Can downloads predict impact for scientific articles?

April 10, 2009

While the number of times a scientific article is cited by other articles is currently the gold standard for ranking its impact, online publishing offers another measure: the number of unique downloads.

A recent analysis in the online of Vision finds that downloads are a good predictor of citations — and they are available significantly faster.

The analysis was published in an editorial by Journal of Vision (JOV) Editor-in-Chief Andrew Watson. (journalofvision.org/9/4/i/) JOV recently began publishing download counts for every published article. The journal also ranks the top 20 articles by download.

How do unique downloads compare with the more traditional citations counts? Very well, it turns out. Watson reports an overall correlation of 0.74 between and citations for individual articles in JOV.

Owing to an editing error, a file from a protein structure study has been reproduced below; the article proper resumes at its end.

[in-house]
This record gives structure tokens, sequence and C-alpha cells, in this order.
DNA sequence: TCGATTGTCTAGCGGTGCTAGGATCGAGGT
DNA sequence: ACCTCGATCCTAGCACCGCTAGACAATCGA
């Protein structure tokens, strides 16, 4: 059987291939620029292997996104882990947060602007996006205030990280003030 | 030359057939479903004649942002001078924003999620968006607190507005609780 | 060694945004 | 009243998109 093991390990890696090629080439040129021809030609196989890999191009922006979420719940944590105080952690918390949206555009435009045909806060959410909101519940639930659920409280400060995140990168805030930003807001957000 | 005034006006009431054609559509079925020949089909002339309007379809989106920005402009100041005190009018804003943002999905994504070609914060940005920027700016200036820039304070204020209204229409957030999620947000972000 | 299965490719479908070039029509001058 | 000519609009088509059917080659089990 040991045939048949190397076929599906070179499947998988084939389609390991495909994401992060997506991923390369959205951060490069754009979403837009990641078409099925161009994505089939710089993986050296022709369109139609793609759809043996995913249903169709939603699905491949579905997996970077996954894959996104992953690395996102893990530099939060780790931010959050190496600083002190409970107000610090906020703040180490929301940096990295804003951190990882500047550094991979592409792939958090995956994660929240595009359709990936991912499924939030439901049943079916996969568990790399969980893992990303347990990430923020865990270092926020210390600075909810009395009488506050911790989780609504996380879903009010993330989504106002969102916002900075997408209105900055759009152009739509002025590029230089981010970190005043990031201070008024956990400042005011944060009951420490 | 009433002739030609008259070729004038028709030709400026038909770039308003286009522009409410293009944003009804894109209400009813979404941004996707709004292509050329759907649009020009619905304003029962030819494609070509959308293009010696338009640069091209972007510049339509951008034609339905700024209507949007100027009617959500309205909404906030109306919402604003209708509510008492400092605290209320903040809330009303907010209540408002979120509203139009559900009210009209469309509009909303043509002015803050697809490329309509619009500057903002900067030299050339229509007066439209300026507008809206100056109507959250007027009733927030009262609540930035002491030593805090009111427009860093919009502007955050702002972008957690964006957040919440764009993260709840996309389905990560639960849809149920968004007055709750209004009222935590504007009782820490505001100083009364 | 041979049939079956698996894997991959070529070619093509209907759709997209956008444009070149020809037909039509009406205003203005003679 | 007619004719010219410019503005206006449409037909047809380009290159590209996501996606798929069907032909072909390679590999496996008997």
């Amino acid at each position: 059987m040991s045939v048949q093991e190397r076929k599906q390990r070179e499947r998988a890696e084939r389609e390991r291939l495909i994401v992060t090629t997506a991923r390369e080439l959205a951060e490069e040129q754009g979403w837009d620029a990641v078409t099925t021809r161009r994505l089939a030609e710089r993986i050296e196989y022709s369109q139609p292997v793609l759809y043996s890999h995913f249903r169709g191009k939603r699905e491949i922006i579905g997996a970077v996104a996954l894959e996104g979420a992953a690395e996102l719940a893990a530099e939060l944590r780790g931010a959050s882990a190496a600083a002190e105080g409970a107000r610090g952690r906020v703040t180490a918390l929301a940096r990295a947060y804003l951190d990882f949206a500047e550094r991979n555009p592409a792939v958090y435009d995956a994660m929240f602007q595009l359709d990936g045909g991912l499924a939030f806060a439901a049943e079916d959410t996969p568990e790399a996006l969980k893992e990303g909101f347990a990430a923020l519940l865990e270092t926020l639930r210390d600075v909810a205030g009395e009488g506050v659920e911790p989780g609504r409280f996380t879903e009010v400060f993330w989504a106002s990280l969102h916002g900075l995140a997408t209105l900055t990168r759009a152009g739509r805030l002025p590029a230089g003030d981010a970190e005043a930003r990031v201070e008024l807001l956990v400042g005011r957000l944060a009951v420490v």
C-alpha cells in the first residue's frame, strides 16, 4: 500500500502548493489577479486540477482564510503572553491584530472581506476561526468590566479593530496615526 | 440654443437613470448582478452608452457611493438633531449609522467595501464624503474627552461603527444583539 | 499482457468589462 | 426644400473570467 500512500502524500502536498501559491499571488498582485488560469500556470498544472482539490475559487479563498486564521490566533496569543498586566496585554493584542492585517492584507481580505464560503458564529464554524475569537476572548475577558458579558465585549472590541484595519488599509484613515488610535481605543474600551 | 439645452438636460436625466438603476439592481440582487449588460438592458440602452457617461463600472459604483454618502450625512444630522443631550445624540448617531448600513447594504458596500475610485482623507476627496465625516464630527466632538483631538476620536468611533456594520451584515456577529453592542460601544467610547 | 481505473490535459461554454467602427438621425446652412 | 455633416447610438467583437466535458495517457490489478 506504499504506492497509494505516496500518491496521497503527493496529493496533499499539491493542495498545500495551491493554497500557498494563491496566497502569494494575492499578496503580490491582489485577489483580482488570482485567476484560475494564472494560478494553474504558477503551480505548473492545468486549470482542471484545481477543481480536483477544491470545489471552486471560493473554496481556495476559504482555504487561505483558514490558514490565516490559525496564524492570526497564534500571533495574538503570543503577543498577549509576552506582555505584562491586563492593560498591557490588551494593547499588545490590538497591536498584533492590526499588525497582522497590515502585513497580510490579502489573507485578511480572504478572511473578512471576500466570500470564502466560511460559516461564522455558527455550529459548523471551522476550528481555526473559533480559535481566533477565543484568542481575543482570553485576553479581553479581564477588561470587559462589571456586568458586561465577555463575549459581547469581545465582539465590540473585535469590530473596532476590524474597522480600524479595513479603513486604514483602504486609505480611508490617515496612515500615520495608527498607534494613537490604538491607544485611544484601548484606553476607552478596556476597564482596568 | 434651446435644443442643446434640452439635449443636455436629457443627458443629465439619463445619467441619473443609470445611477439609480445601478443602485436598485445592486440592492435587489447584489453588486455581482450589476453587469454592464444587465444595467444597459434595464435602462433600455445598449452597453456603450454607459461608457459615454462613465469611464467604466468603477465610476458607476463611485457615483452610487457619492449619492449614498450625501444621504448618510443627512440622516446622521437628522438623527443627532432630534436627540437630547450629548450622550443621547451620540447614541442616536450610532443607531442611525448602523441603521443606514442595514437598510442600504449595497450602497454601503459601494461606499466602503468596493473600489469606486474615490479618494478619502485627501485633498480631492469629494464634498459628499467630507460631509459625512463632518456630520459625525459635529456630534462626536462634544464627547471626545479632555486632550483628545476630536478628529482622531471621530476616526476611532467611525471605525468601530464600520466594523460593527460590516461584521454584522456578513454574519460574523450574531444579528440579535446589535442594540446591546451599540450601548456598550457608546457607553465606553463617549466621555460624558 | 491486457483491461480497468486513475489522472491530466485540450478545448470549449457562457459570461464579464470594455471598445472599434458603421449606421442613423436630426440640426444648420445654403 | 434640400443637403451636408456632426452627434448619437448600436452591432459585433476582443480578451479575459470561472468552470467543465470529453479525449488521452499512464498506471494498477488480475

But who needs this new metric, if the old one worked well? Anyone in a hurry. Download counts mirror citations, but are available about two years earlier.

Source: Association for Research in Vision and Ophthalmology

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denijane
not rated yet Apr 14, 2009
Oh well, I download so many articles, I wouldn't use all of them in my work and thus cite them. But still, this could be a good indicator of the importance of the article. The next step is to add a possibility to comment it-just like a blog. Now that would be VERY cool!

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